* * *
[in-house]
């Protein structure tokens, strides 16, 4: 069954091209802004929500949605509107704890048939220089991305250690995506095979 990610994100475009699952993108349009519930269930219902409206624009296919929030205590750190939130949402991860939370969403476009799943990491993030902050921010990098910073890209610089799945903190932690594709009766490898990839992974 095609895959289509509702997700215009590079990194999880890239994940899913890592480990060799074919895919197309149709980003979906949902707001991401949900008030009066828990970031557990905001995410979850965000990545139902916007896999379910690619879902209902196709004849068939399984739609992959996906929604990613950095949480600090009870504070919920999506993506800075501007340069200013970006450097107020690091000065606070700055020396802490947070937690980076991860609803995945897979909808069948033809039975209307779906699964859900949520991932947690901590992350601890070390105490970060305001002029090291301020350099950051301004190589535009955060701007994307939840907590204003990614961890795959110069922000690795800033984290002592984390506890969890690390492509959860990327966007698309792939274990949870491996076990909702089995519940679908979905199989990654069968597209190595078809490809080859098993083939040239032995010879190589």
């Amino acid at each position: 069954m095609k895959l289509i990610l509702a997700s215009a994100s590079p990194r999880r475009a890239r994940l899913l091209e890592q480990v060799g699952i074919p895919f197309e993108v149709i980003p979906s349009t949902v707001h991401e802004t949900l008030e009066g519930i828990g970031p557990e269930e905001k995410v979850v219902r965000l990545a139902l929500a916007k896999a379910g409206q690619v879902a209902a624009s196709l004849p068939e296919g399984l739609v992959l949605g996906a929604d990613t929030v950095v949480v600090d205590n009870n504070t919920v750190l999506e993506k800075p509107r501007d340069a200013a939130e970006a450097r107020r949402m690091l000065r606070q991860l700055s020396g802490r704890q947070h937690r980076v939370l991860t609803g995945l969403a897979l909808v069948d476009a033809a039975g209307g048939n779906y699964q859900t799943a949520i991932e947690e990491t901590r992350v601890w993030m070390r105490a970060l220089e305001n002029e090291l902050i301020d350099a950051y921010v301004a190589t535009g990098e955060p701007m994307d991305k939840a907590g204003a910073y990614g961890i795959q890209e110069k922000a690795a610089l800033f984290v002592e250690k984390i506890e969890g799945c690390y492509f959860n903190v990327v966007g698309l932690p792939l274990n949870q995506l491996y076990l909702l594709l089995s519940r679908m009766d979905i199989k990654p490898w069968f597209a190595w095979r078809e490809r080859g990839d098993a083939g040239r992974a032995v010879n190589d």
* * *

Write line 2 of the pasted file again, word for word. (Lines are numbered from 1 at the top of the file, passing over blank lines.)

């Protein structure tokens, strides 16, 4: 069954091209802004929500949605509107704890048939220089991305250690995506095979 990610994100475009699952993108349009519930269930219902409206624009296919929030205590750190939130949402991860939370969403476009799943990491993030902050921010990098910073890209610089799945903190932690594709009766490898990839992974 095609895959289509509702997700215009590079990194999880890239994940899913890592480990060799074919895919197309149709980003979906949902707001991401949900008030009066828990970031557990905001995410979850965000990545139902916007896999379910690619879902209902196709004849068939399984739609992959996906929604990613950095949480600090009870504070919920999506993506800075501007340069200013970006450097107020690091000065606070700055020396802490947070937690980076991860609803995945897979909808069948033809039975209307779906699964859900949520991932947690901590992350601890070390105490970060305001002029090291301020350099950051301004190589535009955060701007994307939840907590204003990614961890795959110069922000690795800033984290002592984390506890969890690390492509959860990327966007698309792939274990949870491996076990909702089995519940679908979905199989990654069968597209190595078809490809080859098993083939040239032995010879190589």